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2019 Draft Preview: Reviewing the 2012-15 Draft Classes

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2014 MLB Draft Photo by Rich Schultz/Getty Images

The 2019 MLB Draft starts next Monday night, when the Blue Jays will pick 11th overall and then 52nd overall, as they look to add critical future pieces to the now fullblown rebuild that is underway in all its glory. I haven’t had the time this year to do the usual complement of background and preview pieces leading into the draft, but with the draft just around the corner I’m going to do a condensed version of some of the normal material.

We’ll start here by looking back at recent Blue Jays drafts. Part 1 below looks at 2012 to 2015, the first years under the new system but under a different regime. It’s relevant in that these players would largely remain under team control, and should be at the point of impacting the major league team. I’ll post part 2 looking at 2016 to 2018 under the new regime later tonight, and then tomorrow sift through some of the mock drafts and players with whom the Jays are being connected.

2012 Draft

Total spend: approximately $10.2-million (plus ~300,000 in pool overage penalties)

In 2012, the Blue Jays had a number of extra high picks, and additionally elected to punt rounds 4-10 in order to use the savings to sign higher ceiling players. Their top pick is a bust, even more painful considering the players chosen immediately after (Corey Seager, Michael Wacha), but more than offset by getting Marcus Stroman with their other pick. Unfortunately, they largely whiffed on their other extra picks, especially painful considering the extra money invested in Smoral. On the plus side, going overslot for Anthony Alford and Ryan Borucki appear to have have been worthy investments.

Bottom line: Curiously for a draft now seven years ago, the jury remains still remains out to a significant extent depending on Borucki and Alford provide. Adding value to finding a frontline starter in Stroman will ultimately be the line between a decent draft but with missed opportunity and a very successful draft class.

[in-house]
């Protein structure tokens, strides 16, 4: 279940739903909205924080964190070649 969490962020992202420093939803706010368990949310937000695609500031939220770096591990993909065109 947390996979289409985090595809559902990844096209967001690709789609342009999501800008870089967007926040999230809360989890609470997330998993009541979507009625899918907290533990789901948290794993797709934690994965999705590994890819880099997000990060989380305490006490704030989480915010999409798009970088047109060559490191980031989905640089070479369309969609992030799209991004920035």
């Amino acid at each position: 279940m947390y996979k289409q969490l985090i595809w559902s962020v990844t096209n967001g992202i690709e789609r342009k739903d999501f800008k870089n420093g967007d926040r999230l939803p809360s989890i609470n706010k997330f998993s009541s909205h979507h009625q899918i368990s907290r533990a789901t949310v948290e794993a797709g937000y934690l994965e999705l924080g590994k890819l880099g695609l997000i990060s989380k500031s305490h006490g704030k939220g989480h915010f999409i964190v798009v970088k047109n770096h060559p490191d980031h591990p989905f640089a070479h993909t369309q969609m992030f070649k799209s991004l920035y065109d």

2013 Draft

Total spend: approximately $3.5-million

In many ways, 2013 was the opposite of 2012. The Jays didn’t have extra picks, and didn’t sign 11th overall pick Phil Bickford which reduces the expectation of the talent ultimately to come out. The Jays took a lot of risk at the top of this draft, particularly with injuries, that largely didn’t pay off but the draft has been salvaged by some really impressive diamonds in the rough later down, particularly with inexpensive college seniors. Strategically, it was a 180 degree pivot from 2012 as they didn’t punt the day 2 picks (rounds 3-10).

Bottom line: For my money this is easily the most impressive work from the Anthopoulos years, from the point of view of inputs-to-outputs. It might end up the single most productive despite the smallest spend, with multiple big league contributors and potential for more with Tellez, Jansen and Murpy having the potential to be regulars.

2014 Draft

Total spend: approximately $9.3-million

Bottom line: This was supposed to be a cornerstone draft for the Blue Jays, with two top picks in the top 11 and a huge bonus pool to play with, allowing strategic flexibility. Five years later, it must be considered a disappointment as it seems doubtful the Jays will get even one regular. Some value was salvaged moving Hoffman for the 2015 run, there’s the potential to get some decent relievers (complementary pieces), and Reid-Foley remains an enigma who could put it together.

2015 Draft

Total spend: approximately $4.36-million

Bottom line: It’s only four years out so nothing is completely definitive, but the last draft under Alex Anthopoulos looks largely to be a washout. It’s almost certain they won’t get an everyday regular. In fact, one of the least discussed reasons the 2015-16 window closed so quickly and abruptly is this lack of productivity from these two draft classes. It’s far from the only or even main reason, but there was no help percolating up.